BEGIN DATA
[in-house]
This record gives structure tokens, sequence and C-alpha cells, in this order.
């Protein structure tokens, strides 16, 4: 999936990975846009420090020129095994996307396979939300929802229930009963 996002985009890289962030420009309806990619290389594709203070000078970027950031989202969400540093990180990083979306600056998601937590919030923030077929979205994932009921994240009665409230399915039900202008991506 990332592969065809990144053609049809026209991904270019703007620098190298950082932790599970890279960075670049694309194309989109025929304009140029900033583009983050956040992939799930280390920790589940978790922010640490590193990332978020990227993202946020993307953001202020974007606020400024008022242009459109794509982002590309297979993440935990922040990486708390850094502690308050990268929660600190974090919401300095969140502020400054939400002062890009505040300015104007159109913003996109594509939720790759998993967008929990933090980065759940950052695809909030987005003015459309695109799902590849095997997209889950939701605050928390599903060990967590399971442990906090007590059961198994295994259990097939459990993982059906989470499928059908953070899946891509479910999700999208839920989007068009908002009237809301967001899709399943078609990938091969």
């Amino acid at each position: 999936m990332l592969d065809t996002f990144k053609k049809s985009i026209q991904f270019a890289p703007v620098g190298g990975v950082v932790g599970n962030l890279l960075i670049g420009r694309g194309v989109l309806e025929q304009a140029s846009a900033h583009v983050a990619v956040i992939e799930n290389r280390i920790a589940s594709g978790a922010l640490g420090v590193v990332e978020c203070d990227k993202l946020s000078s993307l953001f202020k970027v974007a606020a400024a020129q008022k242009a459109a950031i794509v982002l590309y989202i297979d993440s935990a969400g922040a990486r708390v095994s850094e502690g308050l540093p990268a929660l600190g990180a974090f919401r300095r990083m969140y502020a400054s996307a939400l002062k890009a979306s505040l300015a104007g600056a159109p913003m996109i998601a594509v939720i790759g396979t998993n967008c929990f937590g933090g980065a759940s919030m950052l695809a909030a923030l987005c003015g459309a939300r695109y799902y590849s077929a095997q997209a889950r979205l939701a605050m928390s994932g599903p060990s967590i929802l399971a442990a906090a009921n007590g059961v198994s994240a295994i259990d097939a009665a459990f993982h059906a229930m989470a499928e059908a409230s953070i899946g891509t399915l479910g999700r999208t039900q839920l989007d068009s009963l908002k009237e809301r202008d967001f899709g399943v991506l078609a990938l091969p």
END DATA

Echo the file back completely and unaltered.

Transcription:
[in-house]
This record gives structure tokens, sequence and C-alpha cells, in this order.
């Protein structure tokens, strides 16, 4: 999936990975846009420090020129095994996307396979939300929802229930009963 996002985009890289962030420009309806990619290389594709203070000078970027950031989202969400540093990180990083979306600056998601937590919030923030077929979205994932009921994240009665409230399915039900202008991506 990332592969065809990144053609049809026209991904270019703007620098190298950082932790599970890279960075670049694309194309989109025929304009140029900033583009983050956040992939799930280390920790589940978790922010640490590193990332978020990227993202946020993307953001202020974007606020400024008022242009459109794509982002590309297979993440935990922040990486708390850094502690308050990268929660600190974090919401300095969140502020400054939400002062890009505040300015104007159109913003996109594509939720790759998993967008929990933090980065759940950052695809909030987005003015459309695109799902590849095997997209889950939701605050928390599903060990967590399971442990906090007590059961198994295994259990097939459990993982059906989470499928059908953070899946891509479910999700999208839920989007068009908002009237809301967001899709399943078609990938091969």
């Amino acid at each position: 999936m990332l592969d065809t996002f990144k053609k049809s985009i026209q991904f270019a890289p703007v620098g190298g990975v950082v932790g599970n962030l890279l960075i670049g420009r694309g194309v989109l309806e025929q304009a140029s846009a900033h583009v983050a990619v956040i992939e799930n290389r280390i920790a589940s594709g978790a922010l640490g420090v590193v990332e978020c203070d990227k993202l946020s000078s993307l953001f202020k970027v974007a606020a400024a020129q008022k242009a459109a950031i794509v982002l590309y989202i297979d993440s935990a969400g922040a990486r708390v095994s850094e502690g308050l540093p990268a929660l600190g990180a974090f919401r300095r990083m969140y502020a400054s996307a939400l002062k890009a979306s505040l300015a104007g600056a159109p913003m996109i998601a594509v939720i790759g396979t998993n967008c929990f937590g933090g980065a759940s919030m950052l695809a909030a923030l987005c003015g459309a939300r695109y799902y590849s077929a095997q997209a889950r979205l939701a605050m928390s994932g599903p060990s967590i929802l399971a442990a906090a009921n007590g059961v198994s994240a295994i259990d097939a009665a459990f993982h059906a229930m989470a499928e059908a409230s953070i899946g891509t399915l479910g999700r999208t039900q839920l989007d068009s009963l908002k009237e809301r202008d967001f899709g399943v991506l078609a990938l091969p």